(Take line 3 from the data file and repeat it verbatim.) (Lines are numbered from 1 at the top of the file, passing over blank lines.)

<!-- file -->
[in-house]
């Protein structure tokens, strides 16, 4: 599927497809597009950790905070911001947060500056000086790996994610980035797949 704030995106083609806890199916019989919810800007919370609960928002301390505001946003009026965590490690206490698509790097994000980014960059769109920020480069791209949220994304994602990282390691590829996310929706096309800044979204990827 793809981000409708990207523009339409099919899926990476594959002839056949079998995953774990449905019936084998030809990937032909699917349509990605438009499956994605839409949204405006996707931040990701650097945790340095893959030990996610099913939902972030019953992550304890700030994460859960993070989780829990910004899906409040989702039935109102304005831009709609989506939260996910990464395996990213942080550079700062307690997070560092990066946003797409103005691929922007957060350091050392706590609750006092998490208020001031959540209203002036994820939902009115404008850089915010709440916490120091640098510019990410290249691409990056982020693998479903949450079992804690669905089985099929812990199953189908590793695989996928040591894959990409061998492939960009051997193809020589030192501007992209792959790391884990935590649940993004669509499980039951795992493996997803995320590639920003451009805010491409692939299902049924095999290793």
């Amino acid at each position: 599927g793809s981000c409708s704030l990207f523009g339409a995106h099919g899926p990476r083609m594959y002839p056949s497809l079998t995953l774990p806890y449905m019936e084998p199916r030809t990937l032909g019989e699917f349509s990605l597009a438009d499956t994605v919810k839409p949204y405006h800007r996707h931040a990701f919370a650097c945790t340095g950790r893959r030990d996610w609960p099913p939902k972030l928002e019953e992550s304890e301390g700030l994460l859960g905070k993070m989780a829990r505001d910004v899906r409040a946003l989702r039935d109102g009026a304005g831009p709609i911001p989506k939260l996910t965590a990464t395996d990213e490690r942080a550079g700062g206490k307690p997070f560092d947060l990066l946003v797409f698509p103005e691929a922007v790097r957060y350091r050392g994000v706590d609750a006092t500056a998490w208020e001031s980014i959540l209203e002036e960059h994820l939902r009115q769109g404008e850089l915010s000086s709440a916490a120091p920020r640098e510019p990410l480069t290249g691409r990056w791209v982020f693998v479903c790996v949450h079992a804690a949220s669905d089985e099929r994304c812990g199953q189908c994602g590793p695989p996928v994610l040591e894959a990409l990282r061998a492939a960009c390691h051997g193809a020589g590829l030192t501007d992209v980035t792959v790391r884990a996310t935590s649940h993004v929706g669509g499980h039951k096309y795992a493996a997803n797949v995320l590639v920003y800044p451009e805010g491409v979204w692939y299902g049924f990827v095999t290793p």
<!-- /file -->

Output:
């Amino acid at each position: 599927g793809s981000c409708s704030l990207f523009g339409a995106h099919g899926p990476r083609m594959y002839p056949s497809l079998t995953l774990p806890y449905m019936e084998p199916r030809t990937l032909g019989e699917f349509s990605l597009a438009d499956t994605v919810k839409p949204y405006h800007r996707h931040a990701f919370a650097c945790t340095g950790r893959r030990d996610w609960p099913p939902k972030l928002e019953e992550s304890e301390g700030l994460l859960g905070k993070m989780a829990r505001d910004v899906r409040a946003l989702r039935d109102g009026a304005g831009p709609i911001p989506k939260l996910t965590a990464t395996d990213e490690r942080a550079g700062g206490k307690p997070f560092d947060l990066l946003v797409f698509p103005e691929a922007v790097r957060y350091r050392g994000v706590d609750a006092t500056a998490w208020e001031s980014i959540l209203e002036e960059h994820l939902r009115q769109g404008e850089l915010s000086s709440a916490a120091p920020r640098e510019p990410l480069t290249g691409r990056w791209v982020f693998v479903c790996v949450h079992a804690a949220s669905d089985e099929r994304c812990g199953q189908c994602g590793p695989p996928v994610l040591e894959a990409l990282r061998a492939a960009c390691h051997g193809a020589g590829l030192t501007d992209v980035t792959v790391r884990a996310t935590s649940h993004v929706g669509g499980h039951k096309y795992a493996a997803n797949v995320l590639v920003y800044p451009e805010g491409v979204w692939y299902g049924f990827v095999t290793p």